But with changing times—and a changing climate—he was finding this elderly role to be increasingly difficult. A believer in technology, he often used the agriculture extension services provided by the government. But the lack of a quality network, and the corresponding delay in accurate information, made it difficult to make judgments about the weather changes. Malik is ecstatic to see that Digital Dera has brought Internet to the village. He’s taken a training session at the Dera, and he’s confident it will make him more informed and educated about farming and climate, leading to Chak 26 S/P’s collective prosperity. He encourages fellow farmers to attend training at the Dera. He hopes the Internet will be available throughout the entire village someday.

Two men planting a tree

A New World of Opportunities

The Digital Dera is available round the clock, with ten to fifteen farmers visiting each day. The champions are there to help with the Internet and address language and digital literacy barriers. Using their native language, farmers share concerns related to crops, livestock, fertilizer, vegetation, weather, disease, pest control, and farming techniques. The champions at the Dera listen and support the farmers in lots of ways:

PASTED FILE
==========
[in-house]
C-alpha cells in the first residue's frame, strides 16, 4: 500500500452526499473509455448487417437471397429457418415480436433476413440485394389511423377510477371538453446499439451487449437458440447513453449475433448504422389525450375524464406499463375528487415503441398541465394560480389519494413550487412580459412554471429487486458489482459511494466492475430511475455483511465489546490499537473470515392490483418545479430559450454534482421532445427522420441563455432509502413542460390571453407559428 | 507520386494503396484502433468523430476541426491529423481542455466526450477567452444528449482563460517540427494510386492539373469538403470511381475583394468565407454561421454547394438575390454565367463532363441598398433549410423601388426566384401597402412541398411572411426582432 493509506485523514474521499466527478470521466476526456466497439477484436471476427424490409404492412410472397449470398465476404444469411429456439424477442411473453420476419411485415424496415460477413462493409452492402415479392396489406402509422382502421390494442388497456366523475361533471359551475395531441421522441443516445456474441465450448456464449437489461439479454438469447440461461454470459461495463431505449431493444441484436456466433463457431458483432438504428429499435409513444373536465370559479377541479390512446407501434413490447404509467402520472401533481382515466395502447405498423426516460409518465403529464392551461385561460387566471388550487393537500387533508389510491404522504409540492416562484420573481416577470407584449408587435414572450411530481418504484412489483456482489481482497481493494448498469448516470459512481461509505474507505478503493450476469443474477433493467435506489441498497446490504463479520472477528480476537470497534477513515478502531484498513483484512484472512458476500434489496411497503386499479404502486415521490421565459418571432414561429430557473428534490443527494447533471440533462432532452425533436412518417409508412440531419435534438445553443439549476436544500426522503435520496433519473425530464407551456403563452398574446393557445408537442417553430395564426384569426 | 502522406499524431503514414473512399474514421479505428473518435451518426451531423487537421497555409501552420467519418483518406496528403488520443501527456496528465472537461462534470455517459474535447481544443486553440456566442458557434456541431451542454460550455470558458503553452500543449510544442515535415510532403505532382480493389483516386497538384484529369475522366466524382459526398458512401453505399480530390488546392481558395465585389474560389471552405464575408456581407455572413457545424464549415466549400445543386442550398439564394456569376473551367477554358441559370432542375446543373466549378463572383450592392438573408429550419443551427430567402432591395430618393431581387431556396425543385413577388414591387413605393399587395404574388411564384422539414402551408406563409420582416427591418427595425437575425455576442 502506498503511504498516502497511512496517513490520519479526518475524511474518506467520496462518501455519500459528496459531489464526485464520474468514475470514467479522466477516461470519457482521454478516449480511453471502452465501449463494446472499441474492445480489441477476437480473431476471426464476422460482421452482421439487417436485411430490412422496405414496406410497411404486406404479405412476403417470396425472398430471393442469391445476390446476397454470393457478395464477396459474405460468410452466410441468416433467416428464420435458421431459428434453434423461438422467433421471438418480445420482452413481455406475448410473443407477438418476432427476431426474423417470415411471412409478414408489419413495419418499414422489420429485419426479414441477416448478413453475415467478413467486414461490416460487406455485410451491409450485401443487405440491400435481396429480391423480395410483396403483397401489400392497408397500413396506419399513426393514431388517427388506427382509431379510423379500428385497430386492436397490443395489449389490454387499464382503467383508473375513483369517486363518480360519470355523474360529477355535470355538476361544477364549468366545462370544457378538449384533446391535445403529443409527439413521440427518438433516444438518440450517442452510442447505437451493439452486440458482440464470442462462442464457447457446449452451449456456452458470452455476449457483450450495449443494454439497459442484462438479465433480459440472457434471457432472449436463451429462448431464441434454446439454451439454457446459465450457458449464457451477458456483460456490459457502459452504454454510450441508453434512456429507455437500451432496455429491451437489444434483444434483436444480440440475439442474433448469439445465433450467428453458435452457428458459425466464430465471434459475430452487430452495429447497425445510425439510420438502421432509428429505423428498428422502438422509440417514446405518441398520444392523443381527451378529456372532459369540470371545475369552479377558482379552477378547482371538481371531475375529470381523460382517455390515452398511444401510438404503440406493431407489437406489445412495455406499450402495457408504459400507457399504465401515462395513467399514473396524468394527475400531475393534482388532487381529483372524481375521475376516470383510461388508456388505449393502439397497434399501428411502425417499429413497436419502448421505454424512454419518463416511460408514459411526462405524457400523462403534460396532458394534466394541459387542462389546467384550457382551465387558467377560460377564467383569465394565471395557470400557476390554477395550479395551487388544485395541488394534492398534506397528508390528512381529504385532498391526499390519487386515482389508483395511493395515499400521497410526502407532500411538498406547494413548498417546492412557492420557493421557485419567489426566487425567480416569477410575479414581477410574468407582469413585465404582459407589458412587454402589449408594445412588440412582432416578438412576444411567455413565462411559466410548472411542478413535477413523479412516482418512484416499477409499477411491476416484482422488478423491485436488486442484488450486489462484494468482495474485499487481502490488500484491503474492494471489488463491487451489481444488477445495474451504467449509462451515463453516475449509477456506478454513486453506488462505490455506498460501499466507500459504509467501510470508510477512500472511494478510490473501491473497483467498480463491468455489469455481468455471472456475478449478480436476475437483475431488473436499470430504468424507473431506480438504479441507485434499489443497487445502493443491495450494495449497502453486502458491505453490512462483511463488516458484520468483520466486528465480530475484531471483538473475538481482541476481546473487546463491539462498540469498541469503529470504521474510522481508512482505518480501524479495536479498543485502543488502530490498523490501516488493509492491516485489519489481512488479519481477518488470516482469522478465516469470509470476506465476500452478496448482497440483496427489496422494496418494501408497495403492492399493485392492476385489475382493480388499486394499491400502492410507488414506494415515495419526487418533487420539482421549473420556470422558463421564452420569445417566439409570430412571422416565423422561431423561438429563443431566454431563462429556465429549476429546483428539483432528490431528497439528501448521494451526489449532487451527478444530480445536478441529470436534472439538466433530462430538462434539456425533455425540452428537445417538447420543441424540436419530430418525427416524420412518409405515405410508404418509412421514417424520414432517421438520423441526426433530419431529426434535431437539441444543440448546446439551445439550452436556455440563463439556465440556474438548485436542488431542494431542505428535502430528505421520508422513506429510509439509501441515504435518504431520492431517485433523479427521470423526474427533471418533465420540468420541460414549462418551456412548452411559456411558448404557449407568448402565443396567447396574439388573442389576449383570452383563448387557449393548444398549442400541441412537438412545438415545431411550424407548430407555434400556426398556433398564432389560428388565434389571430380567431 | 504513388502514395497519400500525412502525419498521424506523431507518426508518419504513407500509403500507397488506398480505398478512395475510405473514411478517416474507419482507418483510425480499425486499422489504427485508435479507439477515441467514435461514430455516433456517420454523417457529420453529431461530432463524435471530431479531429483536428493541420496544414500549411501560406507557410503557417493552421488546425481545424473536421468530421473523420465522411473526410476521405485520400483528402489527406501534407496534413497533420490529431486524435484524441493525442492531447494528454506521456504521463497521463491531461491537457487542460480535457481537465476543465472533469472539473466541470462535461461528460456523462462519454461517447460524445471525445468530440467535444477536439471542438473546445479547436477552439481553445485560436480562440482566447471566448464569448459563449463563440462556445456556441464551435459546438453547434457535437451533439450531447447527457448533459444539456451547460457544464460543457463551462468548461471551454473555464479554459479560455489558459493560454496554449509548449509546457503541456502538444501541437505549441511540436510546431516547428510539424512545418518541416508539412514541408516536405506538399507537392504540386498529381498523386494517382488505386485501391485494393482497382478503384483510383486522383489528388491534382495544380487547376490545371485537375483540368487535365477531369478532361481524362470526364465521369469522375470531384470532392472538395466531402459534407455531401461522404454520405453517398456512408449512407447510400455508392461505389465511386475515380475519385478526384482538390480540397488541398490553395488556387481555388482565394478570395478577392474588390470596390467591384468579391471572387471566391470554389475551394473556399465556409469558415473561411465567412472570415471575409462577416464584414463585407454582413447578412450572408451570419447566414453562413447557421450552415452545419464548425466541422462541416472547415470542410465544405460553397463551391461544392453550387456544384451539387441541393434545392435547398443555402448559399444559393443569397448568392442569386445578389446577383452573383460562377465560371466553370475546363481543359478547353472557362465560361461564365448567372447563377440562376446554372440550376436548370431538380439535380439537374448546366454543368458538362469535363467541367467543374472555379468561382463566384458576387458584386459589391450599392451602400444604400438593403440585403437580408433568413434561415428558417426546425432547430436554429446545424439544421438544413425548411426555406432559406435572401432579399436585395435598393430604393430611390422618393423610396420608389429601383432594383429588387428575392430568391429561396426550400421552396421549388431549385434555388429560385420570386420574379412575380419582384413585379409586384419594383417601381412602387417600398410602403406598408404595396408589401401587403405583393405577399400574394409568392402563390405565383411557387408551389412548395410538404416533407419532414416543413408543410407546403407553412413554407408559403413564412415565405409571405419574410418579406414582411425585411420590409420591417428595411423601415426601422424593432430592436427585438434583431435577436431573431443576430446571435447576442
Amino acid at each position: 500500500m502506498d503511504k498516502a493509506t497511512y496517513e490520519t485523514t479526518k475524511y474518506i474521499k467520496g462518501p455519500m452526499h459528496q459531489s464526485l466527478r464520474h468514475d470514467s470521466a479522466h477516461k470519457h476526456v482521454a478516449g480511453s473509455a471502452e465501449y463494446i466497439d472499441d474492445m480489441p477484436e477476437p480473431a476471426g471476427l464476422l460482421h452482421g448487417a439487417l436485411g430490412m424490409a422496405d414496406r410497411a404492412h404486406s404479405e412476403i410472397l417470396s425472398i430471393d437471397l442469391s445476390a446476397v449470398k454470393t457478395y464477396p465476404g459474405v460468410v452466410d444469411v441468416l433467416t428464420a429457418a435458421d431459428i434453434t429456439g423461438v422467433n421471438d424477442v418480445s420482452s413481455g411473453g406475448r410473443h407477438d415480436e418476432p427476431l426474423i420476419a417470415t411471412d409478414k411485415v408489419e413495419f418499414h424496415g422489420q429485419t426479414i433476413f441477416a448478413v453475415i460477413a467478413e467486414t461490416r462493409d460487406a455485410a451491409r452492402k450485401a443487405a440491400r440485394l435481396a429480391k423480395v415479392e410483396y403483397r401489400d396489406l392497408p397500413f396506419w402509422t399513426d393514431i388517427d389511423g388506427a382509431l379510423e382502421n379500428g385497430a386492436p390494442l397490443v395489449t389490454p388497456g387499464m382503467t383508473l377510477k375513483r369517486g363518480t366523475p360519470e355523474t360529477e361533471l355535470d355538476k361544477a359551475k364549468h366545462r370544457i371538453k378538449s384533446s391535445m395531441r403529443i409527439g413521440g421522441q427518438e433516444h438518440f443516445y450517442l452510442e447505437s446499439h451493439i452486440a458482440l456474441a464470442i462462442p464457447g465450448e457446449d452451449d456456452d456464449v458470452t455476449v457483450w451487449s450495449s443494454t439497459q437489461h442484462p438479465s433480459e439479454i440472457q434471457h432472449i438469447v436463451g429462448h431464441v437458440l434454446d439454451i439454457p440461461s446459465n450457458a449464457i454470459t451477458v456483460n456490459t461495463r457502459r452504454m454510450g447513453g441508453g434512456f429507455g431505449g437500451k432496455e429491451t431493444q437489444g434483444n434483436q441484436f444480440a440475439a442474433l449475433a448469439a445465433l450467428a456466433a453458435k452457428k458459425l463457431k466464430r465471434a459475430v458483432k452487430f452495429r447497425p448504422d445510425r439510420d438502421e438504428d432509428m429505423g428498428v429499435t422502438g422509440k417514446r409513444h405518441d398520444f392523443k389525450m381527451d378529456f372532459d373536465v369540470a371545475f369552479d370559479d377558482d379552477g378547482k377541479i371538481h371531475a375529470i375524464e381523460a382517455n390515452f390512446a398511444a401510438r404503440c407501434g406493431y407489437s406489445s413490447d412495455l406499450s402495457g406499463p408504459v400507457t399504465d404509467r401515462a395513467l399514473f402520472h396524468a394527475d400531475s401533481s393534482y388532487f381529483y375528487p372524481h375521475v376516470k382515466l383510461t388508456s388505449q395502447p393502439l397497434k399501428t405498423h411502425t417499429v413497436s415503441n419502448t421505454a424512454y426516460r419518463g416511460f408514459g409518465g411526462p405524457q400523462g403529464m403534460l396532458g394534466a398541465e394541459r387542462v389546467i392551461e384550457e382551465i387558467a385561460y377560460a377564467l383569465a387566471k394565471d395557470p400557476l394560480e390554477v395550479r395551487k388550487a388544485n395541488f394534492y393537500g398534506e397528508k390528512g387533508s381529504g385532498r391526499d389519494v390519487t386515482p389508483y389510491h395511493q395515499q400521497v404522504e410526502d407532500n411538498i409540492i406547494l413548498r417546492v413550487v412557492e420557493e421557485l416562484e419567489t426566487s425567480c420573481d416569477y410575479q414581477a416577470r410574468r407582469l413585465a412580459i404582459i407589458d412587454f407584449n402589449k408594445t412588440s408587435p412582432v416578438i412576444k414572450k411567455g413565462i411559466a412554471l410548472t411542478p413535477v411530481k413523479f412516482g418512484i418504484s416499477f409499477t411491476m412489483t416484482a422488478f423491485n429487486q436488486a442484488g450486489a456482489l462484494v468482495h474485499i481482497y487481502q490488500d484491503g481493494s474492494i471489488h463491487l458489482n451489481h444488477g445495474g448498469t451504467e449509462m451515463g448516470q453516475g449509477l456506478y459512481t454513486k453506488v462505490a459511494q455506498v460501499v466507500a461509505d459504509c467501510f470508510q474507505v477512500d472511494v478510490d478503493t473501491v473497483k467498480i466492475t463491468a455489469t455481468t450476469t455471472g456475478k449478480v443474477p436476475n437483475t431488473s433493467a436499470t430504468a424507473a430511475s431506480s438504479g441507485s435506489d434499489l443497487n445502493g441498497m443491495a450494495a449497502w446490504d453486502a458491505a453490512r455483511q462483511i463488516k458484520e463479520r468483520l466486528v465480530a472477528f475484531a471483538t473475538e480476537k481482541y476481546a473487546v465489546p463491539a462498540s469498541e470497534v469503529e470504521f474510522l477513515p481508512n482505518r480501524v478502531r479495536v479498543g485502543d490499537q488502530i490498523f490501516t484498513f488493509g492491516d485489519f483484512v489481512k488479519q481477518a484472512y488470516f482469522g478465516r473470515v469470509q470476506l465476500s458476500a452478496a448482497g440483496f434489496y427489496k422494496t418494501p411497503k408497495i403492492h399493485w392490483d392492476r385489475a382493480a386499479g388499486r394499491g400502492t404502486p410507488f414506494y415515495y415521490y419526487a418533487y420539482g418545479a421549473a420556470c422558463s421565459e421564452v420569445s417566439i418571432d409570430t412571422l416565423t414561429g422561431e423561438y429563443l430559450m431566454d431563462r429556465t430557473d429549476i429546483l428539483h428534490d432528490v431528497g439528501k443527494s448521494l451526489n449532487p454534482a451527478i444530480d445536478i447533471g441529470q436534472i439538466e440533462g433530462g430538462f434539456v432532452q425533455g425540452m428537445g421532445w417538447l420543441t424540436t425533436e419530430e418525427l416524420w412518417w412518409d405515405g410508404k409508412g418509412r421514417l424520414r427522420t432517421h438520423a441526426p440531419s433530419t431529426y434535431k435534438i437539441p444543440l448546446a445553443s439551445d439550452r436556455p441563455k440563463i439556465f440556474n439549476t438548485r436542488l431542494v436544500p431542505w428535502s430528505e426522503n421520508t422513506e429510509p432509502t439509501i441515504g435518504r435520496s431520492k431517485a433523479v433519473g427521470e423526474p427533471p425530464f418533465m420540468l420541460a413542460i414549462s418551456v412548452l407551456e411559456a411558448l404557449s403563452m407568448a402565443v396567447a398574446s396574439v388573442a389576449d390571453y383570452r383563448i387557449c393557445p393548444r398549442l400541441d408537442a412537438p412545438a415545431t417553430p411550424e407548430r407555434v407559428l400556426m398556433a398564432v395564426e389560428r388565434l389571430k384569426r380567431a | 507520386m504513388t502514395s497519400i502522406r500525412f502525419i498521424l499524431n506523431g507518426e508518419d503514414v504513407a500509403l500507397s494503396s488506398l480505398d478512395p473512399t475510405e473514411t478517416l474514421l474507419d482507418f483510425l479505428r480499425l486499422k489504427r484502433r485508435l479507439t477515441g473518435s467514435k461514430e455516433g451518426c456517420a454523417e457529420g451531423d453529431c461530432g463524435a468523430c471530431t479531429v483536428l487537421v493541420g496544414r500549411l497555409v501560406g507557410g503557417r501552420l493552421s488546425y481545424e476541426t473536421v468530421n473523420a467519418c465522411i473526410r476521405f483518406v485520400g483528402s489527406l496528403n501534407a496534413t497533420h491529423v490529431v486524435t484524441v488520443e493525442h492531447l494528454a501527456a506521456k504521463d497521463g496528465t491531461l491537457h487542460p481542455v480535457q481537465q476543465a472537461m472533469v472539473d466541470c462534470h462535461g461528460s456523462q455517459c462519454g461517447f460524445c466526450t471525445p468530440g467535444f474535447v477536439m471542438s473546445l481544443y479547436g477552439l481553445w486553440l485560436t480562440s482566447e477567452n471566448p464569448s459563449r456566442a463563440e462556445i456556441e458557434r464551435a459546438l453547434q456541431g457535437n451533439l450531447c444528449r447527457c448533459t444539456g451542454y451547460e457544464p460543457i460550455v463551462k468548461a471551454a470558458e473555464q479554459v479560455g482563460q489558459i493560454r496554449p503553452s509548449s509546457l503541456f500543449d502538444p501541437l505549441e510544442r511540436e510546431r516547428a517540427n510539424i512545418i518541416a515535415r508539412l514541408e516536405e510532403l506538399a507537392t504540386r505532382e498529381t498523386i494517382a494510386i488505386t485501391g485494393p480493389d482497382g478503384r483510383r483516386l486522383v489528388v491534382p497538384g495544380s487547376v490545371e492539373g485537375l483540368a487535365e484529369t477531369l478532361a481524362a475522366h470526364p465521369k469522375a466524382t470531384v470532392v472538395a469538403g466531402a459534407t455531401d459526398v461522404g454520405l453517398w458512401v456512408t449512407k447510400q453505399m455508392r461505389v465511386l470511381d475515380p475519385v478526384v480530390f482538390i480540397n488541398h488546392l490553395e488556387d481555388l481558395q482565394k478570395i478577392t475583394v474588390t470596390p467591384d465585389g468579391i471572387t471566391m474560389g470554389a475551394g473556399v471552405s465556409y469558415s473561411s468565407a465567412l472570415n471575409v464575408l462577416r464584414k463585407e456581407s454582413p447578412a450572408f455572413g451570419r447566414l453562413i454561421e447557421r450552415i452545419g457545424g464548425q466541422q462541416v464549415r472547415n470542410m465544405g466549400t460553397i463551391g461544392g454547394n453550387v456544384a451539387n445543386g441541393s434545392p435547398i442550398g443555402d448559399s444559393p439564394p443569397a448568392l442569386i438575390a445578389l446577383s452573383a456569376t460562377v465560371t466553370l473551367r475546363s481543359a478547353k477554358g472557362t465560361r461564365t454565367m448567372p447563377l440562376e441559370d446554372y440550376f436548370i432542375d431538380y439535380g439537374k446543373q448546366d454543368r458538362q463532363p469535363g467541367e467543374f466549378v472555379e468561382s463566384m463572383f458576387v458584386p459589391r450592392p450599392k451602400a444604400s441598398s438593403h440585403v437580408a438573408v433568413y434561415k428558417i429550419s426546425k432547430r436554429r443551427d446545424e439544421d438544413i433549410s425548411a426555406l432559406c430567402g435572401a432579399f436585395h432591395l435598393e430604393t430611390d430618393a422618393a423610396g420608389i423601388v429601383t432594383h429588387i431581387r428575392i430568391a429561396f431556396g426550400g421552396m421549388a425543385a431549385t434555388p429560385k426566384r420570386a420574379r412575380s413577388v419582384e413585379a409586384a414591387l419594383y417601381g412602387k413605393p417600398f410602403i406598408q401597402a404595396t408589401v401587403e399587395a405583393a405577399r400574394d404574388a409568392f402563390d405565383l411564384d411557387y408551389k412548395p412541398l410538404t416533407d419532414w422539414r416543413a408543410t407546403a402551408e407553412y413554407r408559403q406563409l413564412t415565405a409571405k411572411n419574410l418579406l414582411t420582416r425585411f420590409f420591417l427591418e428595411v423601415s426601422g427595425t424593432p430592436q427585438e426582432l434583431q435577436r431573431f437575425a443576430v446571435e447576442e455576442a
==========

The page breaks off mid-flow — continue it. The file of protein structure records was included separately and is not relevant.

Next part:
• Search for the query/information on the web and Government portals.
  • Connect the farmer with agriculture officials over a video link.
  • Train the farmers on using their phones to search for information.
  • Provide updated market prices and other costs.
  • Inform the farmers about the latest loan and credit facilities offered by Govt/banks.
  • Provide weather updates and rain/dry seasons forecasts.
  • Brief the villagers about agronomy and the latest farming techniques.
  • Advise the farmer on prolonging land life and conservation of water resources.

Digital Dera has become an agriculture hub, opening a new world of opportunities in Chak 26 S/P. Before the project, farmers relied upon word-of-mouth and experience to make decisions with high financial stakes. Now they can go to Digital Dera each day for accurate, updated, and verified information.

Village leaders are taking notice, too. Small farmers follow the advice and guidance of the leaders whenever it’s time to make crucial decisions for their crops. The community network has been able to attract the attention of village leaders in Chak 26 S/P and beyond—a critical factor in Digital Dera’s outreach. Gaining the confidence of the village heads helps spread the information faster into the farmer community.